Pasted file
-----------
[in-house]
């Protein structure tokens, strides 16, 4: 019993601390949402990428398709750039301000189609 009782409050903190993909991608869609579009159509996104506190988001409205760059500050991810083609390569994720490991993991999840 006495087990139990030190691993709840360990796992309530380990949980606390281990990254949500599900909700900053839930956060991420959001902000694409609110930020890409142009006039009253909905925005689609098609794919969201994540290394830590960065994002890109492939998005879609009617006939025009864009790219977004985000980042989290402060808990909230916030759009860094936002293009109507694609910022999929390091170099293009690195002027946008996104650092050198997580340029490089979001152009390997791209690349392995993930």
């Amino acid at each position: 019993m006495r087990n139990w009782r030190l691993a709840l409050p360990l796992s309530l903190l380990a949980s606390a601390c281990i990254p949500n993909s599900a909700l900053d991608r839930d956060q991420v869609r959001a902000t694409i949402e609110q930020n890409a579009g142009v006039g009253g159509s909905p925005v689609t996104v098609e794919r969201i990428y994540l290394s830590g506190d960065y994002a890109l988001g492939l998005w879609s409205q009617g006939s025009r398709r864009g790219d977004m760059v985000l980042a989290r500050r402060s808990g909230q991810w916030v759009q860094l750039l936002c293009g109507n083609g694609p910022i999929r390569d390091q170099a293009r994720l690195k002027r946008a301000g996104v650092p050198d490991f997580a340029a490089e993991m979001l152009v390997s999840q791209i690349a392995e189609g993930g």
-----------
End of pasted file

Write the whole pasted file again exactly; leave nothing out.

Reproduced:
[in-house]
């Protein structure tokens, strides 16, 4: 019993601390949402990428398709750039301000189609 009782409050903190993909991608869609579009159509996104506190988001409205760059500050991810083609390569994720490991993991999840 006495087990139990030190691993709840360990796992309530380990949980606390281990990254949500599900909700900053839930956060991420959001902000694409609110930020890409142009006039009253909905925005689609098609794919969201994540290394830590960065994002890109492939998005879609009617006939025009864009790219977004985000980042989290402060808990909230916030759009860094936002293009109507694609910022999929390091170099293009690195002027946008996104650092050198997580340029490089979001152009390997791209690349392995993930």
């Amino acid at each position: 019993m006495r087990n139990w009782r030190l691993a709840l409050p360990l796992s309530l903190l380990a949980s606390a601390c281990i990254p949500n993909s599900a909700l900053d991608r839930d956060q991420v869609r959001a902000t694409i949402e609110q930020n890409a579009g142009v006039g009253g159509s909905p925005v689609t996104v098609e794919r969201i990428y994540l290394s830590g506190d960065y994002a890109l988001g492939l998005w879609s409205q009617g006939s025009r398709r864009g790219d977004m760059v985000l980042a989290r500050r402060s808990g909230q991810w916030v759009q860094l750039l936002c293009g109507n083609g694609p910022i999929r390569d390091q170099a293009r994720l690195k002027r946008a301000g996104v650092p050198d490991f997580a340029a490089e993991m979001l152009v390997s999840q791209i690349a392995e189609g993930g």